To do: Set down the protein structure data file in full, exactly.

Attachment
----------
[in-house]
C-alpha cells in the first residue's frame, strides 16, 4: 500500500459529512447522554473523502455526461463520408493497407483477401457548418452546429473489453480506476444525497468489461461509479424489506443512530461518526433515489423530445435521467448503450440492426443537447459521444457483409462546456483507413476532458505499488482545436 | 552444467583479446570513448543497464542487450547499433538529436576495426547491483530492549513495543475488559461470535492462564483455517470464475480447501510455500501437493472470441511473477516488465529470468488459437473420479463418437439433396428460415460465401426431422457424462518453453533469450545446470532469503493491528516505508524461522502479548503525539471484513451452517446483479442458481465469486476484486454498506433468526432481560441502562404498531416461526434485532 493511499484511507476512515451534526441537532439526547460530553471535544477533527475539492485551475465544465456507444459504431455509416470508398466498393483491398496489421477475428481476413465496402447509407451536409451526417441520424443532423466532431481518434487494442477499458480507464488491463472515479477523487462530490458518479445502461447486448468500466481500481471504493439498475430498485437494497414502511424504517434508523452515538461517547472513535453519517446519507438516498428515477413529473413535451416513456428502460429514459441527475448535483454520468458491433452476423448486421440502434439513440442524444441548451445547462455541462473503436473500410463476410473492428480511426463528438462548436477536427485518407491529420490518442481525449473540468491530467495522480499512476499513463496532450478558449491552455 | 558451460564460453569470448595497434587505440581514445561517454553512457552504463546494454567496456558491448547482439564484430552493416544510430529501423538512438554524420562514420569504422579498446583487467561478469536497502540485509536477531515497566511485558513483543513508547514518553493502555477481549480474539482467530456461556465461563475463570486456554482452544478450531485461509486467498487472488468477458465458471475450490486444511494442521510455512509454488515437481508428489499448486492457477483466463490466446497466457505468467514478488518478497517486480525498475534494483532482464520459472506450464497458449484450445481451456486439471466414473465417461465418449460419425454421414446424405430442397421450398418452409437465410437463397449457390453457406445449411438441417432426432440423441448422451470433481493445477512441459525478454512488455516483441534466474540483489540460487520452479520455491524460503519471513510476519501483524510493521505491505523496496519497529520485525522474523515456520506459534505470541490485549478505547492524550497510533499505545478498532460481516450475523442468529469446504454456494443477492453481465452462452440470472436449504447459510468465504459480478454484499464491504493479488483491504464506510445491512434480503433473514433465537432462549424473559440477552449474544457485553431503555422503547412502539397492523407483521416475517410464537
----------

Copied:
[in-house]
C-alpha cells in the first residue's frame, strides 16, 4: 500500500459529512447522554473523502455526461463520408493497407483477401457548418452546429473489453480506476444525497468489461461509479424489506443512530461518526433515489423530445435521467448503450440492426443537447459521444457483409462546456483507413476532458505499488482545436 | 552444467583479446570513448543497464542487450547499433538529436576495426547491483530492549513495543475488559461470535492462564483455517470464475480447501510455500501437493472470441511473477516488465529470468488459437473420479463418437439433396428460415460465401426431422457424462518453453533469450545446470532469503493491528516505508524461522502479548503525539471484513451452517446483479442458481465469486476484486454498506433468526432481560441502562404498531416461526434485532 493511499484511507476512515451534526441537532439526547460530553471535544477533527475539492485551475465544465456507444459504431455509416470508398466498393483491398496489421477475428481476413465496402447509407451536409451526417441520424443532423466532431481518434487494442477499458480507464488491463472515479477523487462530490458518479445502461447486448468500466481500481471504493439498475430498485437494497414502511424504517434508523452515538461517547472513535453519517446519507438516498428515477413529473413535451416513456428502460429514459441527475448535483454520468458491433452476423448486421440502434439513440442524444441548451445547462455541462473503436473500410463476410473492428480511426463528438462548436477536427485518407491529420490518442481525449473540468491530467495522480499512476499513463496532450478558449491552455 | 558451460564460453569470448595497434587505440581514445561517454553512457552504463546494454567496456558491448547482439564484430552493416544510430529501423538512438554524420562514420569504422579498446583487467561478469536497502540485509536477531515497566511485558513483543513508547514518553493502555477481549480474539482467530456461556465461563475463570486456554482452544478450531485461509486467498487472488468477458465458471475450490486444511494442521510455512509454488515437481508428489499448486492457477483466463490466446497466457505468467514478488518478497517486480525498475534494483532482464520459472506450464497458449484450445481451456486439471466414473465417461465418449460419425454421414446424405430442397421450398418452409437465410437463397449457390453457406445449411438441417432426432440423441448422451470433481493445477512441459525478454512488455516483441534466474540483489540460487520452479520455491524460503519471513510476519501483524510493521505491505523496496519497529520485525522474523515456520506459534505470541490485549478505547492524550497510533499505545478498532460481516450475523442468529469446504454456494443477492453481465452462452440470472436449504447459510468465504459480478454484499464491504493479488483491504464506510445491512434480503433473514433465537432462549424473559440477552449474544457485553431503555422503547412502539397492523407483521416475517410464537